Troy Stradford Q&A
Q: Troy, why would the Dolphins come out in the second half running with Ronnie Brown and having success, and then totally go away from it? John Parker, Spring Hill, FL

A: "John that's a very interesting question. One would think that the Dolphins would have continued running the ball with Ronnie Brown throughout the second half after starting the third quarter with a 10-play, 73-yard scoring drive. Ronnie Brown ran hard and accounted for 22 yards on 4 carries. He had just one more carry the rest of the game. The Dolphins' missed opportunity came after the defense forced the Cowboys to punt on their first series of the second half. This is where you would have liked to have seen the Dolphins come out and impose their will against the Cowboys, but instead they go three and out (one running play, a two-yard run by Ronnie), and Murphy's Law went into effect, starting with the big 49-yard punt return by Patrick Crayton. Four plays later, the Dolphins were down 17-13 and would never recover - nor run the ball again."

Q: Why did the Dolphins decide to let Wes Welker go and keep Marty Booker and Chris Chambers, when Welker was our only sure-handed receiver last year? Todd, Cincinnati, OH

A: "Todd, the decision to trade Wes Welker came down to economics. The New England Patriots made an offer to the restricted free agent Welker that the Dolphins were not willing to pay to their No. 3 receiver. Without getting to technical, the Dolphins actually made a good move in working out a deal to trade Welker to New England, which gave the Dolphins an additional seventh-round draft pick to go along with the second-round pick (they would have only gotten a 2nd without the trade). One may ask why would the Patriots step up to pay Welker but not the Dolphins...the answer is the Patriots saw great value in Welker being their return guy as well as a perfect complement to Randy Moss and Donte' Stallworth so they were willing to up the ante...good move by both teams.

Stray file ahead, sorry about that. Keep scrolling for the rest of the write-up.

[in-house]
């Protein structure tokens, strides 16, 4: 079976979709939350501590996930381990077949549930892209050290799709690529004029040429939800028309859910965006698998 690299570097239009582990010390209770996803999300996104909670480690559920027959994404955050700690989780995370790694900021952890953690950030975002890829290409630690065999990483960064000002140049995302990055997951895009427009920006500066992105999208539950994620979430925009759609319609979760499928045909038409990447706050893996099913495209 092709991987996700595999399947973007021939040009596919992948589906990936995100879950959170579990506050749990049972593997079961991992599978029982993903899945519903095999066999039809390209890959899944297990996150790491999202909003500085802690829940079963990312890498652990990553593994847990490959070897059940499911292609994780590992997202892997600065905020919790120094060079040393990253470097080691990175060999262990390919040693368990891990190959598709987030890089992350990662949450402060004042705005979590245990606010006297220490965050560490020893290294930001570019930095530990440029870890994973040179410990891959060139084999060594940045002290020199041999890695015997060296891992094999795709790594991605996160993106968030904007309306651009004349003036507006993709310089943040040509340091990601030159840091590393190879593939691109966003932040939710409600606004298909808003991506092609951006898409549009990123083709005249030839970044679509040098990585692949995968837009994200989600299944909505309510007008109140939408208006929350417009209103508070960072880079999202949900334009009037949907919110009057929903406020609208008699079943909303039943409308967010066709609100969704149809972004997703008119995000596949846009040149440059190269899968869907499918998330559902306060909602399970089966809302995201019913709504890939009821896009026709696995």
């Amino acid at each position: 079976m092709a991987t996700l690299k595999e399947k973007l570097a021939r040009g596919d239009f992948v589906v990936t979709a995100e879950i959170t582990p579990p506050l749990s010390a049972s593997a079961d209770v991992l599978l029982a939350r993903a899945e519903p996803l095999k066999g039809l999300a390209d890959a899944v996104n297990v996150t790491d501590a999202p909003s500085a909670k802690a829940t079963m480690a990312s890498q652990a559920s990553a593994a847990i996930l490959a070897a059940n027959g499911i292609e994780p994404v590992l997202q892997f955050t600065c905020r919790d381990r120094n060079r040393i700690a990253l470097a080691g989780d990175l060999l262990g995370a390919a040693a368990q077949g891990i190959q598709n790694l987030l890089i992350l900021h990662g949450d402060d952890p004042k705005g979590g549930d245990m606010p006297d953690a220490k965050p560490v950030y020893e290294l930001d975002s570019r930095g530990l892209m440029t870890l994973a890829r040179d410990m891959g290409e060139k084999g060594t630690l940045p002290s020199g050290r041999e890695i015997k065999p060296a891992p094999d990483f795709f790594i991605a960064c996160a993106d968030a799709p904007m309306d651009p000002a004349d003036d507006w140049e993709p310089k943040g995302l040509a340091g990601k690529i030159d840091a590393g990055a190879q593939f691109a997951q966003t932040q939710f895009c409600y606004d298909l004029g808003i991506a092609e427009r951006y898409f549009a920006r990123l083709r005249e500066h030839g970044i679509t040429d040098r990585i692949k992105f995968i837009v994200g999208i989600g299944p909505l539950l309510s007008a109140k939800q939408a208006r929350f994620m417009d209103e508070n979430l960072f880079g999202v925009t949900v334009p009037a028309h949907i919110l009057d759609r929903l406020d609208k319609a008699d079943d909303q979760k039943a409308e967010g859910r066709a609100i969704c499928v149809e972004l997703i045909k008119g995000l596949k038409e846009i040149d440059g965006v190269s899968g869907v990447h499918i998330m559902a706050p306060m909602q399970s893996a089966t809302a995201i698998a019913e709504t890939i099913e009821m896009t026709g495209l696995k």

Q: First, you seem right on with Ginn. I see no instincts or aggressiveness. Do you think he should be taken off returns? Also, our D-Line isn't getting much pressure at all on the QB and blitzes seem minimal this year. What's up with the D-Line? Eds, Glen Allen, VA

A: "Eds, trust me Ginn will get more then enough opportunities to prove me wrong and I hope that he does, but it appears as if you paid attention this weekend while watching Ginn on returns. Taking Ginn off of returns is not an option at this point. The return game is why GM Muller and Cam selected Ginn, so they will have to sink or swim with him (life preserver anyone). Now on to the D-line. I don't know about you but my hand is on the panic button. The defense is supposed to be the strong unit of this team but in Week 1 they gave up 191 yards on the ground and in Week 2 166. Simply put, the Dolphins are being manhandled up front versus the run and getting very little pressure against the pass. And when they did get pressure on Romo, he made the plays that you like to see your QB make, keeping the play alive and moving the chains. Is it me or did it look as if Dallas was the team that practiced in the Miami heat all summer long? This is the first time in a long time that I can remember when a visiting team came down to Miami in September and looked more fresh. History states that the Dolphins fade in December...on Sunday they faded in the second half."

Q: Who is Jesse Chatman to be getting the chances he is and over Ronnie Brown? Don't you have to stick to one guy? Miguel, Kennesaw, GA

A: "Miguel, Jesse Chatman played for the Chargers from 2002-04 while Cam Cameron was the offensive coordinator. It's obvious that Cam saw things in him that he liked...similar to the Trent Green situation. I do not have a problem with the two-back system because it's working for a number of teams in the league. However, when Ronnie Brown (a No. 2 overall pick) cannot separate himself from Chatman, who by the way has been out of the league the last two years because of weight problems, that should tell you something about Cam's thoughts on Ronnie. There is no question - Cam is sending a message to Mr. Brown."